Come enjoy the 2016 Tucson Star Party

Posted by Michael Bakich
on Monday, January 18, 2016

Tucson Amateur Astronomy Association club members set up a pair of telescopes properly filtered to allow visitors to observe the Sun during the 2013 Tucson Star Party. // Astronomy: Michael E. Bakich
On Saturday, February 13, 2016, Astronomy magazine in conjunction with the Tucson Amateur Astronomy Association (TAAA) will host the fourth annual Tucson Star Party at Pima Community College (PCC) East Campus. Activities will start at 10 a.m. and conclude around 9 p.m.

The TAAA will have several properly filtered telescopes during the day to safely view the Sun. Visitors will see sunspots, prominences, and other solar activity. During the evening (starting around 6 p.m.), the club will deploy about 10 telescopes to observe some amazing celestial objects. These will include (but not be limited to) the Moon, Jupiter, Uranus, the Orion Nebula (M42), the Andromeda Galaxy (M31), double stars, star clusters, and other highlights.

Visitors can view objects directly or on a monitor (for those who have difficulty viewing through a telescope). All activities will take place near the PCC observatories on the south side of the campus. The college’s observatories also will be open throughout the day.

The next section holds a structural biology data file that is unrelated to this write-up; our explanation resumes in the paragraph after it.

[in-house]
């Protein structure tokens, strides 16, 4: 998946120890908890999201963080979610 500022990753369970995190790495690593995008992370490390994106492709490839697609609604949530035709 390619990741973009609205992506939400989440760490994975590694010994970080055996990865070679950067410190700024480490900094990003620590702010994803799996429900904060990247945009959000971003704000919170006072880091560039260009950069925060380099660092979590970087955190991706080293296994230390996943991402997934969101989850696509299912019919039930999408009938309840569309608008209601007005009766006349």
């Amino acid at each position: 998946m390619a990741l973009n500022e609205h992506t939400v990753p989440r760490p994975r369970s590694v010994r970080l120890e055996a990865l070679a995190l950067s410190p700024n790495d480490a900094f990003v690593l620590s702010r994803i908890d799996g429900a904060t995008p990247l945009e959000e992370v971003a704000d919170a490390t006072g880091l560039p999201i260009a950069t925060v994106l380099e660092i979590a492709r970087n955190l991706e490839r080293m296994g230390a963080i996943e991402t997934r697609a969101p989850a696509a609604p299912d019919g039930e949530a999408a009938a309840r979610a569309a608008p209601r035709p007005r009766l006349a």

In addition to viewing celestial objects, several groups will have displays set up and volunteers to interact with the public. These include both Astronomy magazine and the TAAA, the Southern Arizona chapter of the International Dark Sky Association, and the OSIRIS-Rex asteroid sample return mission.

Some telescopes at the star party will have filters that show the solar chromosphere and prominences. // John Chumack
This is a free event open to the public.

Pima Community College’s East Campus is at 8181 E. Irvington Rd.

For more information about the TAAA, visit their website at tucsonastronomy.org.

Comments
To leave a comment you must be a member of our community.
Login to your account now, or register for an account to start participating.
No one has commented yet.

Join our Community!

Our community is FREE to join. To participate you must either login or register for an account.

ADVERTISEMENT

FREE EMAIL NEWSLETTER

Receive news, sky-event information, observing tips, and more from Astronomy's weekly email newsletter.

ADVERTISEMENT
ADVERTISEMENT
Find us on Facebook